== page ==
Hangman’s Blood

HangeronProposed By: David

Reviewed By: Jonathan

Anthony Burgess was a British novelist, librettist, and composer, but he’s most famous for Clockwork Orange, the book that became a controversial Stanley Kubrick movie and assured Burgess’ lasting fame. That… and Hangman’s Blood, of course.

Hangman’s Blood was Burgess’ signature concoction, and if you’re a regular follower of this blog, perhaps you noticed the comment section stir (well, relative stir… we have about 25 regular readers) caused by my proposing Burgess’ favorite indulgence, a cocktail he said “tastes very smooth, induces a somewhat metaphysical elation, and rarely leaves a hangover” but which everyone else sees as the spirituous equivalent of a “suicide,” that fountain drink mixed from orange, Coca Cola, Sprite, Dr. Pepper, and Nehi Grape your seventh grade friend Mark (or Bobby or Steve or Jeff) dared you to drink:

1 1/4 oz gin
1 1/4 oz rum
1 1/4 oz whiskey
1 1/4 oz brandy
1 1/4 oz port
5 oz Guinness® stout or stout beer
4 oz Champagne

Add all five shots to a pint glass. Top to desired level with stout beer, 5 oz is just about right. Fill to top of glass with champagne.

Okay, so call me a fool if you like. I prefer to see myself as a thrill-seeker willing to stand apart from the genteel martini drinkers also after a spirituous experience but reluctant to say so. I could, of course, claim I meant to add to our list of literary drinks, the Hemingway Daiquiri, the Bobby Burns, etc. That, however, would be a lie. Mostly I wanted to see if something so crazy could possibly be good. I mean, it’s possible. Maybe I just grew tired of threatening and wanted to make good on the threat.

Was that a good idea? I’ll leave the review for later, but, well, hey, all hopes are somewhat foolish.

Jonathan and I both chose a collection of bottles to depict this drink—though he suggested it might have been more appropriate to show him stretched out on his den floor—and a row of spirits may be the best (and only possible) tribute to Burgess’ invention.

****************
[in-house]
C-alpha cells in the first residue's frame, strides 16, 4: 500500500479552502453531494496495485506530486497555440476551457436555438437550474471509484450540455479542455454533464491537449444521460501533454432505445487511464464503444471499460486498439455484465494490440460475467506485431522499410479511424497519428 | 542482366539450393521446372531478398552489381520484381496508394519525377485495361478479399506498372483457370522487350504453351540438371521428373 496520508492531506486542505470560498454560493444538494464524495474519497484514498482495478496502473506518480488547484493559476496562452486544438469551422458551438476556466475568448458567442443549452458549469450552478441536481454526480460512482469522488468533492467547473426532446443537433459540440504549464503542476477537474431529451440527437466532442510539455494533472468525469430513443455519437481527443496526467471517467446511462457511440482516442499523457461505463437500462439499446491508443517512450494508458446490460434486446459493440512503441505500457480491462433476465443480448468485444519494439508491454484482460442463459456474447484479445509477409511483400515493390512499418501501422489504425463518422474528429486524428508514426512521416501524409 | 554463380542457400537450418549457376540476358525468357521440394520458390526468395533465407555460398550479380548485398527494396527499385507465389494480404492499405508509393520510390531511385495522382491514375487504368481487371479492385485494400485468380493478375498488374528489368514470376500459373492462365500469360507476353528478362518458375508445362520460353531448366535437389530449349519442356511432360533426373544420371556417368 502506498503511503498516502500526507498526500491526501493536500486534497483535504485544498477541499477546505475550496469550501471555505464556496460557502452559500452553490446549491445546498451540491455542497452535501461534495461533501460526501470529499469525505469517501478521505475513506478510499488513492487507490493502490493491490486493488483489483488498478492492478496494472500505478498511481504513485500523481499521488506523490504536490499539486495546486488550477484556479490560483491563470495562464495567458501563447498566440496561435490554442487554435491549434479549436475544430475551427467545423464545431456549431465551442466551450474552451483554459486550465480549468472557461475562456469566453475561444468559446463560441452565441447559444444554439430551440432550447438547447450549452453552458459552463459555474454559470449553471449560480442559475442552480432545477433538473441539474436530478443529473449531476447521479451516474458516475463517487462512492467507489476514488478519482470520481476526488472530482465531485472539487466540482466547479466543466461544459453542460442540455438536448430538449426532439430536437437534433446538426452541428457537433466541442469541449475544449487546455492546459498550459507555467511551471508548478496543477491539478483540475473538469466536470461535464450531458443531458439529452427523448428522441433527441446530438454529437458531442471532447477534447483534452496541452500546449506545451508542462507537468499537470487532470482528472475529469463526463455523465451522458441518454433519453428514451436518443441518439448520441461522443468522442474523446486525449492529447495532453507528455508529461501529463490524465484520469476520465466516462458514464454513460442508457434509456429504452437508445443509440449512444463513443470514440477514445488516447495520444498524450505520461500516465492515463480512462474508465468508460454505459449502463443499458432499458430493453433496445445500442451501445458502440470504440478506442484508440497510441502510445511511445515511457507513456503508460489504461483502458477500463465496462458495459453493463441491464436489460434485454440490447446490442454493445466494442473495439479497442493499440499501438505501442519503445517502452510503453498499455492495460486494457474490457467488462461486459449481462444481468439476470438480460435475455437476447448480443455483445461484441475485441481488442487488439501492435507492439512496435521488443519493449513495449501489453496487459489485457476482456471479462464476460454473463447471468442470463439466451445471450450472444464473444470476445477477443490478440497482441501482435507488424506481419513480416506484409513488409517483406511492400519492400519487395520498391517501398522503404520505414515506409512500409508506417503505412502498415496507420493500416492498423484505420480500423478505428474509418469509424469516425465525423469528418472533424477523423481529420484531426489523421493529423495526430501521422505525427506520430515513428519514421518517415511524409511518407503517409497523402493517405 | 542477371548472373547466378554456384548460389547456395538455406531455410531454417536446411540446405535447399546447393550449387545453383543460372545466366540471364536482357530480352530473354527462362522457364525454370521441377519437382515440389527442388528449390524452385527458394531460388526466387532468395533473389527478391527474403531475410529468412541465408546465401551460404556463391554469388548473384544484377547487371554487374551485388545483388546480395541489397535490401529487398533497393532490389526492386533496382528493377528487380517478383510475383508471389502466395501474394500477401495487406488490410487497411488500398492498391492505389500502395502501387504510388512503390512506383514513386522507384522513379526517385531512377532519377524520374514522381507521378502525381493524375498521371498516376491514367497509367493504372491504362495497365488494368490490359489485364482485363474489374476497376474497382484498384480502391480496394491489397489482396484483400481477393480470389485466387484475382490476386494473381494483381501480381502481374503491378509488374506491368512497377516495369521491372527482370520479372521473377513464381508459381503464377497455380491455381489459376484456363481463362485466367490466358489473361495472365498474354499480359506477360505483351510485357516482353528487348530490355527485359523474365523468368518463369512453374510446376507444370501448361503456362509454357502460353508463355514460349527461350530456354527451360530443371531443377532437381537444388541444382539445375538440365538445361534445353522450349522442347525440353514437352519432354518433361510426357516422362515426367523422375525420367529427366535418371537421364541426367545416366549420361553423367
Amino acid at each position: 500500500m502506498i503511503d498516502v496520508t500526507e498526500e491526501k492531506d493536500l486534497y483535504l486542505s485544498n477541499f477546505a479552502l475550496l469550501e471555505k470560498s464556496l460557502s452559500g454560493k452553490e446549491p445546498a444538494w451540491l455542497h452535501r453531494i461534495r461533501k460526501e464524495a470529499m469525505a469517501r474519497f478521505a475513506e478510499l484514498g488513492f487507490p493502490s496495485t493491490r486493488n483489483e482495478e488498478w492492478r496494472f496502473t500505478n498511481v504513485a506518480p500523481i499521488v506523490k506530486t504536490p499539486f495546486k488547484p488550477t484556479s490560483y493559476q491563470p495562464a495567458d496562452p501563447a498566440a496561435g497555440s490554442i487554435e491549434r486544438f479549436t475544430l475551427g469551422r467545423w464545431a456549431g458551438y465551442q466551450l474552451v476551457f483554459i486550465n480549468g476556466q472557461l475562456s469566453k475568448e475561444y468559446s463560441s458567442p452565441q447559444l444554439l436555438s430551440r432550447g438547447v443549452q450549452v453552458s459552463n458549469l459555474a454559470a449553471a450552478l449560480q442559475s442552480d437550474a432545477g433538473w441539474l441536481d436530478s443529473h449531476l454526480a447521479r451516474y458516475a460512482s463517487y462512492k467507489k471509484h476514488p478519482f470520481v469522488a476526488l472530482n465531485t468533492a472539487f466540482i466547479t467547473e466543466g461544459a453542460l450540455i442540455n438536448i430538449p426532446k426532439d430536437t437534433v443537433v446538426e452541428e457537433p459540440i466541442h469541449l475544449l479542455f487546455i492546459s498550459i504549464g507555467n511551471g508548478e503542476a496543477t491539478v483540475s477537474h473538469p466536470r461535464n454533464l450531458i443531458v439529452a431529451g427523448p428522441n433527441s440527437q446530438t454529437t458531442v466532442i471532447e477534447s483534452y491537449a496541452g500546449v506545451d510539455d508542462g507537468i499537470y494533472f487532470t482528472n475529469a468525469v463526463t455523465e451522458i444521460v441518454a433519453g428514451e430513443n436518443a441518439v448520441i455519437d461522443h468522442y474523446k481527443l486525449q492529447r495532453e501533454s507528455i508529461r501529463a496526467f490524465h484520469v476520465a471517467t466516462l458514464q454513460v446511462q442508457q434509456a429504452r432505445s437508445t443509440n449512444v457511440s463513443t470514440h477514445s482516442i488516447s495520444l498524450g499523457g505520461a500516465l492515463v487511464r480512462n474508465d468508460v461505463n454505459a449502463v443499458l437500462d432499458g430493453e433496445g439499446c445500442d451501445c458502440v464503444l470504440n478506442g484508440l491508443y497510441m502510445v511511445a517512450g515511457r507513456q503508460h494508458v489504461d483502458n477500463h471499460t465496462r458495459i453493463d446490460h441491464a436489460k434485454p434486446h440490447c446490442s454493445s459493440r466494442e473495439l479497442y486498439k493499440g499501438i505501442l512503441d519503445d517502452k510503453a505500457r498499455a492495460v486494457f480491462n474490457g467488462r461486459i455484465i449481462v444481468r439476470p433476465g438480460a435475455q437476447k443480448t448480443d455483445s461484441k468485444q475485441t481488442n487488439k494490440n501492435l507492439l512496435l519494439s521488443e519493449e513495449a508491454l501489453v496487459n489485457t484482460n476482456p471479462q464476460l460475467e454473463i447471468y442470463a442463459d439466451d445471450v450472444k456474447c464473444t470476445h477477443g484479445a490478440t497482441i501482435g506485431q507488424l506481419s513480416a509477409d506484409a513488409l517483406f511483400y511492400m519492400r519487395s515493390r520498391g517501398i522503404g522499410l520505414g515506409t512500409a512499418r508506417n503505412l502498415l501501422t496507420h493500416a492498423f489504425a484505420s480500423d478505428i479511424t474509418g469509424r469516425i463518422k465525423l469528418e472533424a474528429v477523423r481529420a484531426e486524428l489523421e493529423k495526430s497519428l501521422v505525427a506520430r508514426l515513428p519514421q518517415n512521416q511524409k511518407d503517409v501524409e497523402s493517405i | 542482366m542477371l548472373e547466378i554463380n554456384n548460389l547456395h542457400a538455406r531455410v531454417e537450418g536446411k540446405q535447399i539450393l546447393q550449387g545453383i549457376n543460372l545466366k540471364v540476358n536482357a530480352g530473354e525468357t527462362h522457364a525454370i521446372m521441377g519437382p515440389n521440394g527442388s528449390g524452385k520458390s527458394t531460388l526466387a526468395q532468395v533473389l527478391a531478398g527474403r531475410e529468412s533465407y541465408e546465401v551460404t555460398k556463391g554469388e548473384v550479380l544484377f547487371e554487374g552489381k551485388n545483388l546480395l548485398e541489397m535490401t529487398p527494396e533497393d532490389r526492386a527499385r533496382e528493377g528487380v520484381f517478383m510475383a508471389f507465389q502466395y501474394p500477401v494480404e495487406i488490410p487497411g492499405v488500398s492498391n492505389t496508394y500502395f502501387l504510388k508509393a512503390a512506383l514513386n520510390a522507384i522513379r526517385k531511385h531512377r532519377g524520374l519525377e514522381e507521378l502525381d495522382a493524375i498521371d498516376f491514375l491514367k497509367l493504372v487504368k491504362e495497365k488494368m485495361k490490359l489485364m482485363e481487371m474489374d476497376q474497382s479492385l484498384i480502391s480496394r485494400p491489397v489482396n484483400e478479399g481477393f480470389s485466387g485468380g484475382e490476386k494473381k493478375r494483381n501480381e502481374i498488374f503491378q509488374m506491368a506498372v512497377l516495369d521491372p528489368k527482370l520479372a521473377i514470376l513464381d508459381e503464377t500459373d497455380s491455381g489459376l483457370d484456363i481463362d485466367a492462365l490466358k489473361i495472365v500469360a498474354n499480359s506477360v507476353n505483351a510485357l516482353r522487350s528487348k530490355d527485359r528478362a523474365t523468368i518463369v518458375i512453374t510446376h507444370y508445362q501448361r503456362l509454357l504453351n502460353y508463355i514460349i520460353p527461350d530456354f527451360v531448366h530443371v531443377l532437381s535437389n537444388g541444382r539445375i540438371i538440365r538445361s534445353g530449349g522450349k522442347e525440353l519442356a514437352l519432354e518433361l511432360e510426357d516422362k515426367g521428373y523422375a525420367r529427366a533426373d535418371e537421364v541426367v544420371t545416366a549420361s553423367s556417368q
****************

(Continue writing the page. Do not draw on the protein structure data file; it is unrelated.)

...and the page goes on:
In any case, here’s Jonathan’s Review:

IMG_0204-2Nothing says Happy Valentine’s Day like an ice cold Hangman’s Blood. Most people were thinking about a nice bottle of bubbly, a glass of red wine, or perhaps an innocent cocktail like a mimosa. Not us, we were emptying the liquor cabinet, throwing in half a bottle of stout and for an ounce, or four, of redemption adding some champagne.

There’s an image of the rough guy who sits at a dimly lit bar. No one sits near him as he orders a beer with a shot a rye. He drops that shot in the pint glass and downs them together. He is the most basic and roughest drinker. That is until someone walks in, takes the bar stool right next to him and orders a Hangman’s Blood. Fifteen minutes later the bartender finishes grabbing half the bottles he has available, throwing on some beer and bubbly and presents the drink. The new drinker winks at his bar mate and downs the concoction in one long draught. The only options left for Mr. Boilermaker are to relinquish his status as the toughest fool there or wait ten minutes for Mr. Hangman to fall off that bar stool and take his rightful place on the floor with the peanut shells and pretzel crumbs.

I have dim memories of a punch that was popular among college students who had tired of mixing grain alcohol and fruit juices into PJ. Battleship Punch, and I am going from memory here since I can’t find it on the internet, is a mix of grain, vodka, brandy, and champagne among other liquors. There were some non-alcoholic ingredients but the concept was that the champagne hit you first followed by the brandy, vodka and grain in that order. By the time you had drunk too much it was too late. Your battleship was sunk.

This is that punch in cocktail form. I mixed up a half batch, shared that with my wife and still didn’t come close to finishing it. The effervescence helped the drink and brightened it, but nothing could erase the thought that I had just poured four liquors, one fortified wine and beer together before I had topped it with that champagne. My mind wouldn’t let me taste any subtlety, judge the color, or even start to think why someone would drink a full cocktail of this. Sorry David, I am not the meanest son of a gun at the bar.

Jonathan’s take: Champagne can redeem a drink. Not this one.

David’s take: Really awful. Sorry, Mr. Burgess. Sorry, everyone.

Next time (Proposed By Jonathan):

Ever since David proposed the current drink I have been trying to think of the sweetest drink, one that was mostly Irish Cream, or how I could mix crème de menthe and blue curacao. Guess what? There is drink called the Frostbite (perfect for the Chicago winter I suppose) that is tequila based but includes blue curacao, crème de menthe and a sweet element – chocolate liqueur. I hate there is no Irish Cream but you can’t have everything.

 

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Orange Wheat Shandy

beert1Proposed By: David

Reviewed By: Jonathan